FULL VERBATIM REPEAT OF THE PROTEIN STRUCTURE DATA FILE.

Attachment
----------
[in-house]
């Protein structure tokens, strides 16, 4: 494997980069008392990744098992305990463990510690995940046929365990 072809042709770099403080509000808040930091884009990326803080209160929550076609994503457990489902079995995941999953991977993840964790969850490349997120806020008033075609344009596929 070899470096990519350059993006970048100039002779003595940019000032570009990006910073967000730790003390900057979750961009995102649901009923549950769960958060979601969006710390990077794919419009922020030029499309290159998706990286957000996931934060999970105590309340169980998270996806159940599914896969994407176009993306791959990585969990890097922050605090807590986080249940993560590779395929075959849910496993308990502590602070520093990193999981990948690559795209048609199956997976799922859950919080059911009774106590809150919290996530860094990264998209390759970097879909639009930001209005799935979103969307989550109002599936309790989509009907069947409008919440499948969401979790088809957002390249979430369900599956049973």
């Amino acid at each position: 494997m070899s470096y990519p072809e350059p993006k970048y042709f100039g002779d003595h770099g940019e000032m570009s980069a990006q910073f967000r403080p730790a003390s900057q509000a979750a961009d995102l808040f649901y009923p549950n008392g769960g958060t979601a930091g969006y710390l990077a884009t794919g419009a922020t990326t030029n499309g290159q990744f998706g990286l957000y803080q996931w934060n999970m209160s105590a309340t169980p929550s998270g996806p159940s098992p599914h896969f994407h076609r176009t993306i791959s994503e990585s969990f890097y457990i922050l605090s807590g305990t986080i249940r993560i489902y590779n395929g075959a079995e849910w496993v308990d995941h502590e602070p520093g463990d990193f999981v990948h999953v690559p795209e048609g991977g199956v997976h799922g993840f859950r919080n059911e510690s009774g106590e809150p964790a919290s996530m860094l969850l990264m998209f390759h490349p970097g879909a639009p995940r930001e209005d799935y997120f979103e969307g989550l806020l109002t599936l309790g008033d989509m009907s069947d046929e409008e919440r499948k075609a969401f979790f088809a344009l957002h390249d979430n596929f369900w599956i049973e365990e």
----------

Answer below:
[in-house]
């Protein structure tokens, strides 16, 4: 494997980069008392990744098992305990463990510690995940046929365990 072809042709770099403080509000808040930091884009990326803080209160929550076609994503457990489902079995995941999953991977993840964790969850490349997120806020008033075609344009596929 070899470096990519350059993006970048100039002779003595940019000032570009990006910073967000730790003390900057979750961009995102649901009923549950769960958060979601969006710390990077794919419009922020030029499309290159998706990286957000996931934060999970105590309340169980998270996806159940599914896969994407176009993306791959990585969990890097922050605090807590986080249940993560590779395929075959849910496993308990502590602070520093990193999981990948690559795209048609199956997976799922859950919080059911009774106590809150919290996530860094990264998209390759970097879909639009930001209005799935979103969307989550109002599936309790989509009907069947409008919440499948969401979790088809957002390249979430369900599956049973």
């Amino acid at each position: 494997m070899s470096y990519p072809e350059p993006k970048y042709f100039g002779d003595h770099g940019e000032m570009s980069a990006q910073f967000r403080p730790a003390s900057q509000a979750a961009d995102l808040f649901y009923p549950n008392g769960g958060t979601a930091g969006y710390l990077a884009t794919g419009a922020t990326t030029n499309g290159q990744f998706g990286l957000y803080q996931w934060n999970m209160s105590a309340t169980p929550s998270g996806p159940s098992p599914h896969f994407h076609r176009t993306i791959s994503e990585s969990f890097y457990i922050l605090s807590g305990t986080i249940r993560i489902y590779n395929g075959a079995e849910w496993v308990d995941h502590e602070p520093g463990d990193f999981v990948h999953v690559p795209e048609g991977g199956v997976h799922g993840f859950r919080n059911e510690s009774g106590e809150p964790a919290s996530m860094l969850l990264m998209f390759h490349p970097g879909a639009p995940r930001e209005d799935y997120f979103e969307g989550l806020l109002t599936l309790g008033d989509m009907s069947d046929e409008e919440r499948k075609a969401f979790f088809a344009l957002h390249d979430n596929f369900w599956i049973e365990e």